The Brimfield Antique Show got off to another wet start this year. The weather, while awesome for the plants in our garden, put quite a damper on the show’s attendance. We had planned to check out the show on the first day, but the rain kept us away until today.
Having attended the Brimfield show for the past several years, we have found that getting to the show can be as much of a challenge as trying to see everything once you are at the show. The reason is that Brimfield is a small town and there is only one road into and out of it, so during the Antique Show, there can quite a backup at the Brimfield exit. After sitting in traffic last year, we thought it might be faster to go past Brimfield to Palmer and to get to the show from the other end. That is what we did on this visit and we had no traffic at. The bonus is that we also found $3 parking at that end of the show. So now you know.
One of the best things about Brimfield is that you can find pretty much anything. You just need the patience and stamina to locate it. Standard items such as old types from a print shop or a manual typewriter are fairly easy to find. The rarer items like delicate instruments and fine optical goods are available but you have to keep a sharp eye out. Every once in a while, you will run across crazy items such as Klieg lights and other impossible finds. Whether anyone will need them is not the point. The cool thing is that you can find them at the show!
What is even more amazing is the amount and variety of furniture at the show, and this year was no exception. Along with the antique furniture, we have been seeing more pieces made from reclaimed materials. These pieces have an interesting mix of a nostalgic/industrial feel and a modern design sensibility. Workbenches are a great example. When refinished, it makes for a very attractive and functional piece of furniture. We restored one last Summer with every intention of using it in our workshop, but for one reason or another, it never made it down to the basement. Instead, we’ve been using it as a sideboard for almost a year.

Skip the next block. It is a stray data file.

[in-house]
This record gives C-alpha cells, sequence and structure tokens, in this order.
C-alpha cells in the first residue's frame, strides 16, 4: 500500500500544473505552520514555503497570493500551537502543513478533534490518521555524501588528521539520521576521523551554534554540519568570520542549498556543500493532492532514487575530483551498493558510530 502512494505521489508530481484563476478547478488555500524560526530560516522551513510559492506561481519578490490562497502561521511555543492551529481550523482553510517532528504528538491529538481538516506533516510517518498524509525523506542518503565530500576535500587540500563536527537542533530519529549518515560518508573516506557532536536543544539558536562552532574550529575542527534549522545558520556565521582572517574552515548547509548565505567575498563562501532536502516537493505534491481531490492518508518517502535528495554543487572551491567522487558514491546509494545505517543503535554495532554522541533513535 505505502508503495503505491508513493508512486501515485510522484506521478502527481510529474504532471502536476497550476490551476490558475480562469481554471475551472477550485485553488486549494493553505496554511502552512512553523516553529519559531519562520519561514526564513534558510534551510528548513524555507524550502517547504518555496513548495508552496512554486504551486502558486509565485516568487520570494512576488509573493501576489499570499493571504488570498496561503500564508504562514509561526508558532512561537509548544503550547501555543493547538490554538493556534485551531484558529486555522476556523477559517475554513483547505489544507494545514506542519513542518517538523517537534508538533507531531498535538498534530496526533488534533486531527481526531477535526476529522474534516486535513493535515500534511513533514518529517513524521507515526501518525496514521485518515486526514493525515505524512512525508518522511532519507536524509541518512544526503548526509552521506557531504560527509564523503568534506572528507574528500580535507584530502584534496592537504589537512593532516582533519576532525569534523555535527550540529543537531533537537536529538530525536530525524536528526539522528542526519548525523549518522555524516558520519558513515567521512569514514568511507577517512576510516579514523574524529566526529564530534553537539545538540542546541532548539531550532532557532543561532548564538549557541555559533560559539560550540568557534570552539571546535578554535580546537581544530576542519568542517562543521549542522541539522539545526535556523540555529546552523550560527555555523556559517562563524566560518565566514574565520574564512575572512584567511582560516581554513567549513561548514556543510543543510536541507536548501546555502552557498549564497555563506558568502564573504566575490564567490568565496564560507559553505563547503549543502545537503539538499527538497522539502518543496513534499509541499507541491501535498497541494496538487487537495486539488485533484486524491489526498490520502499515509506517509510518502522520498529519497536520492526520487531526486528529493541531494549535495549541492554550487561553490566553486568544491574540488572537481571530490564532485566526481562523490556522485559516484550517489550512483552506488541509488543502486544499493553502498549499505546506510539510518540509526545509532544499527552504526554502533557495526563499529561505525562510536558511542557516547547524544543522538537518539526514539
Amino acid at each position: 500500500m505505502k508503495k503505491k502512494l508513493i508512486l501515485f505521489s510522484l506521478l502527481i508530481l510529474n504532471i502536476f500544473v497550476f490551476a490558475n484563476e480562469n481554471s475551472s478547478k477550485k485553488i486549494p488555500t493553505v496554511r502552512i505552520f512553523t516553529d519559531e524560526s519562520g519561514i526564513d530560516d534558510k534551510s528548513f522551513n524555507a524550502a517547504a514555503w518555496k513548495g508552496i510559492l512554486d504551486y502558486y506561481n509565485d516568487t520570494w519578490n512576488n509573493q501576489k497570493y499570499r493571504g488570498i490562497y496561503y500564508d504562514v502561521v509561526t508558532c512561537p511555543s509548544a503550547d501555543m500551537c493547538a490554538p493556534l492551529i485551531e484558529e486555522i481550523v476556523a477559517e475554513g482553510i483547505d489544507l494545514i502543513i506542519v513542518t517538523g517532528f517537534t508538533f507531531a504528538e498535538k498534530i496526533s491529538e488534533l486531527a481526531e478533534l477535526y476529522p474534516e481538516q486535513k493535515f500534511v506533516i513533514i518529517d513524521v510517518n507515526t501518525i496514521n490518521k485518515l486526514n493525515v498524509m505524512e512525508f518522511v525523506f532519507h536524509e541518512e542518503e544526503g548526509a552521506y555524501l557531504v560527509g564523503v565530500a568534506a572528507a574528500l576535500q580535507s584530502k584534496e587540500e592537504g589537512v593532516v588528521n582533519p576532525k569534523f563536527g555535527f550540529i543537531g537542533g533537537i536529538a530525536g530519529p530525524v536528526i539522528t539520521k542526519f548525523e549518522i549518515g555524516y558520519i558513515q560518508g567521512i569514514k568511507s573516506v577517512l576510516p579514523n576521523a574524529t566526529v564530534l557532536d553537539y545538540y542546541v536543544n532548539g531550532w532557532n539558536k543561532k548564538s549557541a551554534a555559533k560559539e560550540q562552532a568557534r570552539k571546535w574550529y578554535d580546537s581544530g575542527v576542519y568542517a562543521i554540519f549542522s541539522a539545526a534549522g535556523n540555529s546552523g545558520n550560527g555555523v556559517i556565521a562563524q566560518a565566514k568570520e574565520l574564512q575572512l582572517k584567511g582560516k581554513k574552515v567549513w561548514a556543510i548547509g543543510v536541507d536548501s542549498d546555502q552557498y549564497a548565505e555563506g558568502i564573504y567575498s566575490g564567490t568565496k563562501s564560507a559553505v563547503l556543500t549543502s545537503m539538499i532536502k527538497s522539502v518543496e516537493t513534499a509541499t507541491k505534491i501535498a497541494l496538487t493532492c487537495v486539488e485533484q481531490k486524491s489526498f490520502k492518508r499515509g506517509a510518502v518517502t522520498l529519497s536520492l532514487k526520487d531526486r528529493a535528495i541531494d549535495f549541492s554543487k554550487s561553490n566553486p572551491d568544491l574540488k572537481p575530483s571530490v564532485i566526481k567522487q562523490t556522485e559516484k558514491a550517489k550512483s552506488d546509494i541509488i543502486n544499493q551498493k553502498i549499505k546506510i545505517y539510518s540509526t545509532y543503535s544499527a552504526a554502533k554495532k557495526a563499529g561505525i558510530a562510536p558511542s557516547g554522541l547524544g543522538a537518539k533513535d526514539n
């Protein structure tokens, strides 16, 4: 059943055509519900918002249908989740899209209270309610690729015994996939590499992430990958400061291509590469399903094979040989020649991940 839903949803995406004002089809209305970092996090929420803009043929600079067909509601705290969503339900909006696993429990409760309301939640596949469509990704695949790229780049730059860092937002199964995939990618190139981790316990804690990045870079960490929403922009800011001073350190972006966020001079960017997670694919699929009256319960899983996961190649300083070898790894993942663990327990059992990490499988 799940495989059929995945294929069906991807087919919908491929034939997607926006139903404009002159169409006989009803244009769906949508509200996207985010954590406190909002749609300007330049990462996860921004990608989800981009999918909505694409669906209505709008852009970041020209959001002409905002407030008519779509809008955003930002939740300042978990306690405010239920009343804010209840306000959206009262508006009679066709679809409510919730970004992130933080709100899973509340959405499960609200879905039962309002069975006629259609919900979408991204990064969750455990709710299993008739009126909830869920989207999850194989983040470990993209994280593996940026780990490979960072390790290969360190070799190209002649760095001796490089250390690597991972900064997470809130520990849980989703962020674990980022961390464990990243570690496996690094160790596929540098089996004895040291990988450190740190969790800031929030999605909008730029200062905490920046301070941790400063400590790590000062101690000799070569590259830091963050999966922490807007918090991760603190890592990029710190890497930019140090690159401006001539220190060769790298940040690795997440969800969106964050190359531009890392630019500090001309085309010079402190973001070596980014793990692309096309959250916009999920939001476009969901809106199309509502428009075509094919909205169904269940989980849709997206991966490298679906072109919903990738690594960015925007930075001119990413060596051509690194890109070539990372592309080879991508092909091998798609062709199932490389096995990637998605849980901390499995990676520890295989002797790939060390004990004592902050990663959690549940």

Other examples were these cube and circular pieces made from industrial-size gears and pulleys. They could either be outdoor sculptures or as the base of a glass coffee table for a modern loft. While we don’t have the space for them, we wish we did.
Of course, many of the furniture pieces at the show are originals, like these antique stoves and leather club chairs. People must have been smaller back then (with smaller backsides) because the seats would be quite snug by today’s standards.
If you have never been to a Brimfield Antique Show, you need to go. To quote something we overheard one woman telling her friend “…I never thought I would have so much fun looking at other people’s crap!” Yes, there is quite a bit of crap at the show, but sorting through it all IS part of the fun! There will be two more Brimfield Antique Shows this year (July 10-15, Sept 4-9). The July show will be a scorcher temperature-wise, but at least the fields won’t be muddy from the rain. Our only advice? Wear sturdy comfortable shoes.